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UN statisticians estimate that the planet's population will reach 7 billion by the end of October. That person could be born in Niger, where high birth rates are making it hard for families to feed their children.
Souley Adam finds it hard to feed his large family
Souley Adam and his eight children and two wives live in a small village called Soumarana in the Maradi region of the West African nation Niger.
That's eleven people to feed - every day. And the twelfth is on its way.
Maradi has the highest population in Niger and for many families this growth is more a curse than a blessing. It is seen as the main reason for poverty in the region. The bigger a family gets, the less food there is to eat.
There is too little land for successful subsistence farming
For Souley Adam, the cliché is reality.
Souley and his family live from hand to mouth and he can never be sure whether he will earn enough to feed his family.
"I'm a well-builder and sometimes I also work as a brick layer," says Souley Adam. "If you find work, you can feed your family well for a few days, but if you don't, it is hard."
Life is hard almost everywhere in Niger - it is one of the poorest countries in the world.
About 60 percent of Niger's population lives under the poverty line.
Barely enough to feed themselves
Most people live off subsistence farming. They operate as small holders and usually produce just enough to feed themselves.
But the situation is critical in Maradi - a region that makes up a mere three percent of the country's land mass, but where more than three million people live. And as the population grows, the area of arable land shrinks.
Many hope children will bring prosperity
Souweba is Souley's first wife. She has five children and is expecting her sixth.
It could even be the child who enters the world as its 7-billionth citizen.
But Souweba is worried about other things. Her husband is often unemployed and that means she also has to look for ways to earn a little money so they can feed their children.
"It's difficult if you have nothing to eat and your husband comes home empty-handed," says Souweba, "so I sell millet dumplings to feed our children, but it's not enough."
Souweba says the millet dumplings earn her about 30 euro cents ($0.40) a day.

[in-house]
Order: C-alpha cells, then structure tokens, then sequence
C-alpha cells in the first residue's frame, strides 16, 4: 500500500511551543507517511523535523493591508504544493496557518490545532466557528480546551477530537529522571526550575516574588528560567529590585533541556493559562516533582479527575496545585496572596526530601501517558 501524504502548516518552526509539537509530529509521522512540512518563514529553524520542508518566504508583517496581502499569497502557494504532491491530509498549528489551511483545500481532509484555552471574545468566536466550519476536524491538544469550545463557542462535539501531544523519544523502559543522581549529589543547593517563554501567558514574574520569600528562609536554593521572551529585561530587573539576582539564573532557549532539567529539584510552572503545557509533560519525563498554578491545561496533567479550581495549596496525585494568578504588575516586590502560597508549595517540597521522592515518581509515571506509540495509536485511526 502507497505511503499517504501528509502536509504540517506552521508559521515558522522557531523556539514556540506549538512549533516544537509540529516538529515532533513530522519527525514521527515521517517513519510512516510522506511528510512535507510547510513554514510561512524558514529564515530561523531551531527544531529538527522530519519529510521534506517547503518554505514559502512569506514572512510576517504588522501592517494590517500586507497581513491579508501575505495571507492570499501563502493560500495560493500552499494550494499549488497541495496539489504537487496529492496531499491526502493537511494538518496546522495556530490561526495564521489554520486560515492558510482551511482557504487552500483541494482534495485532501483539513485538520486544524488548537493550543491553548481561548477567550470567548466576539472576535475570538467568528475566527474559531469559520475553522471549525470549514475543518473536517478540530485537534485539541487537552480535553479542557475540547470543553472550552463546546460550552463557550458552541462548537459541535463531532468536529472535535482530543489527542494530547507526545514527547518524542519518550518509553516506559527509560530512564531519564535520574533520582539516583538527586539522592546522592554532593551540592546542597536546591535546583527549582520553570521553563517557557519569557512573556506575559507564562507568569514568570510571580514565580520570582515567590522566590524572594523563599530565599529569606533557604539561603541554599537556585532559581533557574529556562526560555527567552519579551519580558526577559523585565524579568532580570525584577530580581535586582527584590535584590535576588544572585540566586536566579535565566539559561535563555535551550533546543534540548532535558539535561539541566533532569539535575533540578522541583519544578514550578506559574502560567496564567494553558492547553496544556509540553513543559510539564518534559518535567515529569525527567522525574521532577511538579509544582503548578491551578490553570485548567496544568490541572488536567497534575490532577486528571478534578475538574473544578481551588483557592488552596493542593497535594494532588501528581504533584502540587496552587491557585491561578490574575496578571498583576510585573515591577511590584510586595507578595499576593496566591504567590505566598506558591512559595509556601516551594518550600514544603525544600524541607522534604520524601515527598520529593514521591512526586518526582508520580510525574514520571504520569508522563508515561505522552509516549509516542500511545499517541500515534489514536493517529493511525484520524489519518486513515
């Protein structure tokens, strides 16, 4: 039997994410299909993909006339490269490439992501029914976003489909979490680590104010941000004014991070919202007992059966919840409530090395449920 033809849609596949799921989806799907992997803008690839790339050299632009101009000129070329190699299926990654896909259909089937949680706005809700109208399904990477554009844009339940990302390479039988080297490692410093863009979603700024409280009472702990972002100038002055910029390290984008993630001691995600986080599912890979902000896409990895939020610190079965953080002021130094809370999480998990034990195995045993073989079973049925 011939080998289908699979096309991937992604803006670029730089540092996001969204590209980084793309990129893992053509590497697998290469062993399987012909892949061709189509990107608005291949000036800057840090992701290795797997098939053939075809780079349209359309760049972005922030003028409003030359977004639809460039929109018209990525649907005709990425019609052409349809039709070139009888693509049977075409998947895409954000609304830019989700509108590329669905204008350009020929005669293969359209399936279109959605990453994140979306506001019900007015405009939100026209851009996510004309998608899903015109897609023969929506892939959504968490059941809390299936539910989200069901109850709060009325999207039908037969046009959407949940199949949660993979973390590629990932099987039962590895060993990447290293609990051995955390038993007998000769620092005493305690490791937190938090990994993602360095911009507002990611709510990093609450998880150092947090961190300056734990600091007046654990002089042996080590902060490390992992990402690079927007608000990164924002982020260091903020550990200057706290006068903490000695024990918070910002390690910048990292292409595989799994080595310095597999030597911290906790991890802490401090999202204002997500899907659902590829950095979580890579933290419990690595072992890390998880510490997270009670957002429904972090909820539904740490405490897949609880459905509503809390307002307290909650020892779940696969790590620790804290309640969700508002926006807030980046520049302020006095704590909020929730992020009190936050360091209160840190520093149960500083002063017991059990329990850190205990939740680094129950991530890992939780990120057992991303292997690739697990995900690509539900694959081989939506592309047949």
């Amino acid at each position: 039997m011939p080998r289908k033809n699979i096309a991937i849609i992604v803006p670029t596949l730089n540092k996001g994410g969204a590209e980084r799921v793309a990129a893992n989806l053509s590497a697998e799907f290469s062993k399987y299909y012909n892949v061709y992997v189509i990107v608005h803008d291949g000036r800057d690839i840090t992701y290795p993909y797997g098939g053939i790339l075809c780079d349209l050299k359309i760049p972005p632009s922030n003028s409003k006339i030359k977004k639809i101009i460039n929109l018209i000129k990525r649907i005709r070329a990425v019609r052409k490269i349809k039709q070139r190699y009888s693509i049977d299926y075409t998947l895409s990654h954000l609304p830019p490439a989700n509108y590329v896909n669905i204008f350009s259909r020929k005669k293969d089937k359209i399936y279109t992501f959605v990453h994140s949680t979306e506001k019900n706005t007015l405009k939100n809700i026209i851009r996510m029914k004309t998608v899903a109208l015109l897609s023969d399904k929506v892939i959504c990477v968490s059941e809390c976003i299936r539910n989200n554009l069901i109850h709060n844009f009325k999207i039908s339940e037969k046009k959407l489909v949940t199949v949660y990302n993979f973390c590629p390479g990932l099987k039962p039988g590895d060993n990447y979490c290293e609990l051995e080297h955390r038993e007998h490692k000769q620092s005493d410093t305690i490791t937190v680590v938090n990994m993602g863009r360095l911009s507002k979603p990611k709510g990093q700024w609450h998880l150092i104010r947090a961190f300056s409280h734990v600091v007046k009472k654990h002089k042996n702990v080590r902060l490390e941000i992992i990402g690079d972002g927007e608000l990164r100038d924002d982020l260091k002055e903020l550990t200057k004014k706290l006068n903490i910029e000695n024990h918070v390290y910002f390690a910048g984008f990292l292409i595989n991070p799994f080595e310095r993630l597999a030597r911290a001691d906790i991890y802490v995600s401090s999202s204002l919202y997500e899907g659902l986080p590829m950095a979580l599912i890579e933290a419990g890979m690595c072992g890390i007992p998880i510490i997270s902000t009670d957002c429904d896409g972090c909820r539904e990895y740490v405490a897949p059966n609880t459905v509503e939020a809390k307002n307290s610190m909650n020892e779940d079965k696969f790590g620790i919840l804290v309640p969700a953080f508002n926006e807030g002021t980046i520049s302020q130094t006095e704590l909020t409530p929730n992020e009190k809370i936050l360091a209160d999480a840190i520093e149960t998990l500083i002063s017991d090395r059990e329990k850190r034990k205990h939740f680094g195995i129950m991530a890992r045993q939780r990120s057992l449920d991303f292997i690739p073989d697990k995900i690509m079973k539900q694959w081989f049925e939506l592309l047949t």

"I know it's hard for my children, but they are a gift from God, so what else can I do?" she asks.
Niger's hereditary system worsens poverty
Many parents have very little time to think about their children's future or education because they are constantly worrying about where the next meal will come from.
Even if there is time to think about education, there is no money for it. But without an education many children will likely remain in the same situation as their parents.
Leaving daily life behind - kids playing football
And this is where Niger's traditional, hereditary system contributes to the country's levels of poverty. If a father leaves arable land to his children, the land is divided among all of his children.
So, through the generations, a large field will get smaller and smaller - and the less land you have, the less potential you have for earning money.
Souley knows that his children's development will be hindered by the fact that his family is so big.
"If you have a lot of children, the grain you earn is seldom enough for a decent life - you can't feed them as you wish," says Souley.
But despite these doubts, Souley and his wife Souweba are excited about their sixth child.
Many families hope a big family will bring them prosperity and security in old age. Having children in Niger is considered so important that on average women give birth to eight children.
It is a small wonder, then, that the population in the region of Maradi alone is expected to double in the next 17 years.
Author: Ali Abdou, Katrin Herms / za
Editor: Sarah Steffen